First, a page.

Mixed Couples And Complex Identities

Artur, it transpired, had been born in Russia to ethnic Kazakh parents and moved to Kazakhstan, his historic homeland, later in life.

His views were in some ways colored by his experiences in Russia, where he said his uncle had been killed by Russian ultranationalists.

He had never felt welcome in Russia's largest cities, he said, and now demanded a "firm migration policy." The new Russian arrivals, he complained, could at least try to learn the Kazakh language properly.

The monologue format was interrupted on only one occasion, in order to recreate the troupe's interviews with a couple -- an anonymous ethnic Tatar from Russia and his Ukrainian partner, Maria.

The pair had met on Black Desert Online, an online multiplayer war game, where Maria joked that her future boyfriend "constantly killed" her.

But war became a reality when the woman's unnamed home city was targeted by Russian air strikes during the first weeks of the invasion.

"I didn't understand at first," said the actress who played the woman. "Then the explosions started. I was afraid. I either sat in the basement or hid in the bathroom."

The man moved to Kazakhstan first, where he waited for her. When they finally met in person, the couple settled in a resort town outside Almaty.

As a migrant, Maria was banned from working. Her partner relied on unsteady work as a freelance accountant for Russian clients. "But as the work was paid in rubles, I was earning less and less after converting [into tenges]," the actor playing the man said.

Their financial problems multiplied after they found themselves caught in a house fire in which they lost most of their possessions.

The owner of the flat demanded damages as well as the passport of Maria's partner by way of a guarantee.

He was happy to hand it over. "I just wish I could give up Russian citizenship so easily," the actor playing the man said.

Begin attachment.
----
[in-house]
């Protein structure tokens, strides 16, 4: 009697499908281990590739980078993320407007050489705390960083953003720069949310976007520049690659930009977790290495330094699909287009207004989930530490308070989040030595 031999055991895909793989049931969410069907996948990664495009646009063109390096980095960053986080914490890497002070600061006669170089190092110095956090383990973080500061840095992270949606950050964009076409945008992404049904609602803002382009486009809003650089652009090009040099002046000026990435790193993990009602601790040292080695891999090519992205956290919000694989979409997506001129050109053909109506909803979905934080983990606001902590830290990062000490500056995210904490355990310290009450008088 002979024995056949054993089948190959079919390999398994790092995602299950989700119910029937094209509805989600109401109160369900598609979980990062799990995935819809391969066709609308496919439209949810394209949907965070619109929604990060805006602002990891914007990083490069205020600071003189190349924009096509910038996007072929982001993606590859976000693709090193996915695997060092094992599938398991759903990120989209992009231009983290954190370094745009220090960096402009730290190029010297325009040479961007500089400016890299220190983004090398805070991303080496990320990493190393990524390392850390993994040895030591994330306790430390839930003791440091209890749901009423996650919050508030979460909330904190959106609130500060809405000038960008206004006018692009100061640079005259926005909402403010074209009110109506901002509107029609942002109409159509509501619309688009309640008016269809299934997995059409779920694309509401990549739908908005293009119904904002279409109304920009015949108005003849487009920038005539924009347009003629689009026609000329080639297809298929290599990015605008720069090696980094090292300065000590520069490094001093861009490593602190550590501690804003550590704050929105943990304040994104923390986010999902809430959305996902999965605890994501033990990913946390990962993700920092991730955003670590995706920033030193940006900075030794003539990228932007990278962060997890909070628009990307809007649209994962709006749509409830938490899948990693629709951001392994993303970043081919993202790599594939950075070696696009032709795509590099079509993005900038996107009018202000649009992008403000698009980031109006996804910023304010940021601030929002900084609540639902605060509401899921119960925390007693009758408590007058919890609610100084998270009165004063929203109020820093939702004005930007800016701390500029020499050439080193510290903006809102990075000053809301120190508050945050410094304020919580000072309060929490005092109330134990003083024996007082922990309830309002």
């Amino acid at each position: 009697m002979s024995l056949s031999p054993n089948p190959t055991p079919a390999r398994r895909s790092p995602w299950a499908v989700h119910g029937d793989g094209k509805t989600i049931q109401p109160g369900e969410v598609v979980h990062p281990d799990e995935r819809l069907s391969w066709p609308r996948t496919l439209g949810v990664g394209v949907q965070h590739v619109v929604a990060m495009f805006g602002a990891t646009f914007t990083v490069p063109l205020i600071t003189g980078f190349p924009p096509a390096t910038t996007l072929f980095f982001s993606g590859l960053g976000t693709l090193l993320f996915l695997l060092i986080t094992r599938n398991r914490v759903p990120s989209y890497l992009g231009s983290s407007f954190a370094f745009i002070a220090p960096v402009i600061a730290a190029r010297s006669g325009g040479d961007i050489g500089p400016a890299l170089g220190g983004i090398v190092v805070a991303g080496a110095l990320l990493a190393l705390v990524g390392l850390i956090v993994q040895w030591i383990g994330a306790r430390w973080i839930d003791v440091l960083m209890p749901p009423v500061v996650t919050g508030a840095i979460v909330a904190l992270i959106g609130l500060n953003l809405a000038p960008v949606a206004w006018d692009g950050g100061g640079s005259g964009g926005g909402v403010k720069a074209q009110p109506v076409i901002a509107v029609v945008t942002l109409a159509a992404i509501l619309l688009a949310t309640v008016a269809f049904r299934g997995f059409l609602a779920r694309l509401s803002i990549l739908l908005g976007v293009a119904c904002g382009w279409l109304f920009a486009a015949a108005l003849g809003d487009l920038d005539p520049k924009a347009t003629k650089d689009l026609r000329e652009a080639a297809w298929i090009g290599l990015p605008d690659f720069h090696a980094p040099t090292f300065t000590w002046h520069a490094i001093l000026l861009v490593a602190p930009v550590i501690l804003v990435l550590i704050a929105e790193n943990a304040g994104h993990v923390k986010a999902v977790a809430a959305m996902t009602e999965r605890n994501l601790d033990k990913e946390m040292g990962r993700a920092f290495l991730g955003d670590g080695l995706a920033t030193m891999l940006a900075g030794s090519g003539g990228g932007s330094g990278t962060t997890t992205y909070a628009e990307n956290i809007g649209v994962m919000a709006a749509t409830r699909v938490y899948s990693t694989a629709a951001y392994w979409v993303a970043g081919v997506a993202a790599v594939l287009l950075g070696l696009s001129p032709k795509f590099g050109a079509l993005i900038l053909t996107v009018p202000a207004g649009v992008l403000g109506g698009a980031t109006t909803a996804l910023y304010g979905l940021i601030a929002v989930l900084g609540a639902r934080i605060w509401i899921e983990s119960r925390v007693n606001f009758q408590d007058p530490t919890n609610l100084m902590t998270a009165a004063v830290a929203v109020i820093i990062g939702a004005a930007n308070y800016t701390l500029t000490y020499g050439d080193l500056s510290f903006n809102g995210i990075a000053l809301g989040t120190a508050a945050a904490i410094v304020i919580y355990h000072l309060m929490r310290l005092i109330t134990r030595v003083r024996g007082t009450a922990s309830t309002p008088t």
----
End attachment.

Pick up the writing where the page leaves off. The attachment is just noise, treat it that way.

Hopes For The Future

2act's interviews are frozen in time, and the director of the play, Vitaly Shengireyev, says that some of the interviewees have since moved back to Russia.

At the beginning of 2023, Kazakhstan tightened immigration rules, making it harder for Russians to stay in the country for extended periods of time without permanent residence, which can be hard to obtain.

Several of the Russians interviewed for the production also admitted to homesickness.

Nearly all of the interviewees expressed hope that Russia's war in Ukraine would end, although one said he could not fully support the idea of a Ukrainian victory. "If the Ukrainian armed forces win, [Russia] will be a defeated country, and there is nothing good in that," the actor playing the man said.

That kind of ambivalence has irritated some locals in countries where Russian migrants have moved. In countries like Kazakhstan, which has suffered at the hands of Russian imperialism, some activists have called on Russians take a tough stance against the Kremlin and address historical ills.

But in Central Asia, authoritarian governments under pressure from the Kremlin and sizable pro-Russian segments of society have been reluctant to tolerate anti-war activism by the new Russian migrants.

The play is just the latest produced by 2act, whose small theater is located in the back of one of Almaty's oldest malls. The troupe is headed by Shengireyev and his wife, who are both from the Russian city of Magnitogorsk.

The group says that local recognition of its productions -- sometimes comic, sometimes serious -- is now growing after a tough start.

But for one member of the audience, the harrowing stories in Here.Almaty proved too much. That spectator was a Russian migrant who said he had reluctantly made the decision to return to his homeland in the coming days.

Walking past Shengireyev during the interval, the man told the play's director, "Thank you for preparing me for my country."

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    Chris Rickleton

    Chris Rickleton is a journalist living in Almaty. Before joining RFE/RL he was Central Asia bureau chief for Agence France-Presse, where his reports were regularly republished by major outlets such as MSN, Euronews, Yahoo News, and The Guardian. He is a graduate of the University of St. Andrews in Scotland.